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Detecting water level and pumping it out

Discussion in 'General Electronics Discussion' started by isis91, Nov 24, 2013.

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  1. isis91


    Nov 23, 2012
    Okay, so i'm all out of ideas. I live on a boat, which sadly leaks. Not very much, only about 50 litres per 24h. We collect this water in a 8 litre tank, which is the biggest one we can fit. We want this tank to empty itself. For this purpose we have installed an electric pump which runs from a relay. The relay is controlled by two switches, one in the top of the tank, and one at the bottom, When the top switch is closed, the relay activates and keeps itself opened until the bottom switch opens again. This runs on 12v. In theory. In practice, i make some hydrogen gas (i think) and consume about two amps.

    The problem is that my "switches" are two copper wires that are supposed to be connected by the water when it rises, but this doesnt seem to work. When i put voltage on the wires, they consume ca 2 amps and create lots of bubbles. I can get ca 40 mA through the water and into the relay, but this is not enough to turn it on. Im considering amplifying the signal with transistors, but cant get hold of any here in cape verde. I also wouldnt know what kind of transistor Id need.

    I have tried building switches that connect wires when a cork floats up in a tube, but they are unreliable, especially when the boat rocks.

    Does anyone have an idea of how i can build a "no moving parts" switch or in another way solve this problem? Id be very grateful for any ideas!
  2. duke37


    Jan 9, 2011
    Three things.

    1.Stainless steel would corrode less than copper. What are metal guitar strings made of?

    2. A transistor can have a current gain of 500 or so.
    A Darlington transistor can have a gain of thousands.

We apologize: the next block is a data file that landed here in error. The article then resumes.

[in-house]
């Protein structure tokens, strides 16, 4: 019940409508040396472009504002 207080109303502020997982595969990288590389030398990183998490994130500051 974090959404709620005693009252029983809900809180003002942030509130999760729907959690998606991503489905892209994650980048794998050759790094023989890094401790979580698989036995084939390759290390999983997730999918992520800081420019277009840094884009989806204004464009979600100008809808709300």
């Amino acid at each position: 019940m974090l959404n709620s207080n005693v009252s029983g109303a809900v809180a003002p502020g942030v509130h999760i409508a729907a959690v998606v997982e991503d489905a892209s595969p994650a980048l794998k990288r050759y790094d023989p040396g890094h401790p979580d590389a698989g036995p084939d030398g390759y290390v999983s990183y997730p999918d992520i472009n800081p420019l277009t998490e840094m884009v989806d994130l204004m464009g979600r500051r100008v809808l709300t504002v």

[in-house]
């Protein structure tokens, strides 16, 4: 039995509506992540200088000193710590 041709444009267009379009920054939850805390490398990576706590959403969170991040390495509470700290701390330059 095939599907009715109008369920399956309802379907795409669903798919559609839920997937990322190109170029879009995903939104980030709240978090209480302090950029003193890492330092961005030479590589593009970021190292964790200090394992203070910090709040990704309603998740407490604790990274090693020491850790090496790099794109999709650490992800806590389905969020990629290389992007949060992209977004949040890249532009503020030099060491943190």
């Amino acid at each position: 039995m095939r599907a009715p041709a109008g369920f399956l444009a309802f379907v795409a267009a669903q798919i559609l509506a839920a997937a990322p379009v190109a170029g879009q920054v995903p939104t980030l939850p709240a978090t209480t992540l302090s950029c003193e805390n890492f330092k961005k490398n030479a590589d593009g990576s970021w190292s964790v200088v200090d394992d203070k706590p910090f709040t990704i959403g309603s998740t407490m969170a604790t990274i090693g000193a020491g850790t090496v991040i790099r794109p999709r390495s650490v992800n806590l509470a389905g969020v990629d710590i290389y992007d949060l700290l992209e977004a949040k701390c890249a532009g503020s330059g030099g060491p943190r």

A fet can have almost infinite current gain but they are a bit too delicate.

    3.A float pushing a microswitch would do the job

    What is the container made from, metal or plastic?
    There are lots of transistors in dead TVs or radios.
  3. isis91


    Nov 23, 2012
    That makes sense, of course. less corrosion would mean lower resistance over the gap aswell i assume. I will try with stainless electrodes and meassure how much current i can get through then. hopefully that will be enough to open the relay, but well see. Why do you ask about guitarr strings? i actually have a recently broken guitarrstring onboard so i could use that for electrodes.

    That was exactly the kind of information that is very obvious, but still hard to find when you dont know that it exists. So even with copper wires i should be able to fix this with darlington transistors.

    That would work to. Can microswitches usually be found in electronics?

    Worst case scenario we will have to fix this in the caribbean where ill be able to buy more things, but hopefully trying different electrodes might do the trick, in combination with some transistors i might find in an old navtex receiver that we have onboard.

    Thanks for your help.
  4. jpanhalt


    Nov 12, 2013
    How about using a float switch for when to start. Using a few volts and high current will, as you have noticed, cause problems. Switching to stainless and using AC will help avoid those problems. Also, going to low voltage, e.g., 0.1 volt DC and using a comparator to drive the relay may stop the electrolysis too.

    As for when to stop the pump, you could monitor current to the pump motor. Presumably, it is a submersed (self-priming), centrifugal pump, and when dry should draw less current. If DC, you can measure the voltage across a low-value resistor and use a comparator to drive the motor relay. Depending on what parts you have available, the comparator can drive a transistor to drive the relay.

  5. OLIVE2222


    Oct 2, 2011
  6. isis91


    Nov 23, 2012
    That would propably work aswell, but its not ideal because the leakage differs with rudder usage. Thus when we are in port, we sometimes dont leak at all. Its also the problem with not being able to order anything online as we are constantly moving. Its still not a bad idea though, to check the exhaust for the close signal. I will think on it.
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